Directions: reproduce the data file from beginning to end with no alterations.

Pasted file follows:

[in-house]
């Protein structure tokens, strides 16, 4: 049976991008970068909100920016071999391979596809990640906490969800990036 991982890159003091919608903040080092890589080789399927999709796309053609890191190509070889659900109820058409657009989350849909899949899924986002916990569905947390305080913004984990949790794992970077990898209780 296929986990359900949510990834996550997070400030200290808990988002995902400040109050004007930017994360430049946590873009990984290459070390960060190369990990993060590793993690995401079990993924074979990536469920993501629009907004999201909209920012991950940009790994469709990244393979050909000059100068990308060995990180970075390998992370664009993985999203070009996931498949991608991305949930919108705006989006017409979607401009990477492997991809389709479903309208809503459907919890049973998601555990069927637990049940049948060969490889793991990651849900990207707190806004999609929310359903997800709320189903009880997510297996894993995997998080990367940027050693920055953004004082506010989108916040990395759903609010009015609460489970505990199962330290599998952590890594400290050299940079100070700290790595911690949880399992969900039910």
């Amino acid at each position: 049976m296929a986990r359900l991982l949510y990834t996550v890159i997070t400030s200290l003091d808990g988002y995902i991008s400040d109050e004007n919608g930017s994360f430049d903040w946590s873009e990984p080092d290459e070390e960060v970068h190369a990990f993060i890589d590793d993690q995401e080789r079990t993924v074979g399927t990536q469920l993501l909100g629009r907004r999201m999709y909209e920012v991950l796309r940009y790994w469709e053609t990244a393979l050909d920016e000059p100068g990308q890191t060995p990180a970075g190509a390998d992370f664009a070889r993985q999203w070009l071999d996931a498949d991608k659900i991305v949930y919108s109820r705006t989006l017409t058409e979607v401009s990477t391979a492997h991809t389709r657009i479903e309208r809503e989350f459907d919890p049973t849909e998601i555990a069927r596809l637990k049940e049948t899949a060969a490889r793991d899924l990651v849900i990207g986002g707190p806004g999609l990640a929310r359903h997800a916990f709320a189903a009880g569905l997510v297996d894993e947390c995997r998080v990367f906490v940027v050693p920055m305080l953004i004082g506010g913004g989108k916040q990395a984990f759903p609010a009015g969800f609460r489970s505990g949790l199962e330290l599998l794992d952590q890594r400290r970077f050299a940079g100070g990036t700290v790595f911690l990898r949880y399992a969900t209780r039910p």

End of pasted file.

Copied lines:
[in-house]
């Protein structure tokens, strides 16, 4: 049976991008970068909100920016071999391979596809990640906490969800990036 991982890159003091919608903040080092890589080789399927999709796309053609890191190509070889659900109820058409657009989350849909899949899924986002916990569905947390305080913004984990949790794992970077990898209780 296929986990359900949510990834996550997070400030200290808990988002995902400040109050004007930017994360430049946590873009990984290459070390960060190369990990993060590793993690995401079990993924074979990536469920993501629009907004999201909209920012991950940009790994469709990244393979050909000059100068990308060995990180970075390998992370664009993985999203070009996931498949991608991305949930919108705006989006017409979607401009990477492997991809389709479903309208809503459907919890049973998601555990069927637990049940049948060969490889793991990651849900990207707190806004999609929310359903997800709320189903009880997510297996894993995997998080990367940027050693920055953004004082506010989108916040990395759903609010009015609460489970505990199962330290599998952590890594400290050299940079100070700290790595911690949880399992969900039910």
């Amino acid at each position: 049976m296929a986990r359900l991982l949510y990834t996550v890159i997070t400030s200290l003091d808990g988002y995902i991008s400040d109050e004007n919608g930017s994360f430049d903040w946590s873009e990984p080092d290459e070390e960060v970068h190369a990990f993060i890589d590793d993690q995401e080789r079990t993924v074979g399927t990536q469920l993501l909100g629009r907004r999201m999709y909209e920012v991950l796309r940009y790994w469709e053609t990244a393979l050909d920016e000059p100068g990308q890191t060995p990180a970075g190509a390998d992370f664009a070889r993985q999203w070009l071999d996931a498949d991608k659900i991305v949930y919108s109820r705006t989006l017409t058409e979607v401009s990477t391979a492997h991809t389709r657009i479903e309208r809503e989350f459907d919890p049973t849909e998601i555990a069927r596809l637990k049940e049948t899949a060969a490889r793991d899924l990651v849900i990207g986002g707190p806004g999609l990640a929310r359903h997800a916990f709320a189903a009880g569905l997510v297996d894993e947390c995997r998080v990367f906490v940027v050693p920055m305080l953004i004082g506010g913004g989108k916040q990395a984990f759903p609010a009015g969800f609460r489970s505990g949790l199962e330290l599998l794992d952590q890594r400290r970077f050299a940079g100070g990036t700290v790595f911690l990898r949880y399992a969900t209780r039910p």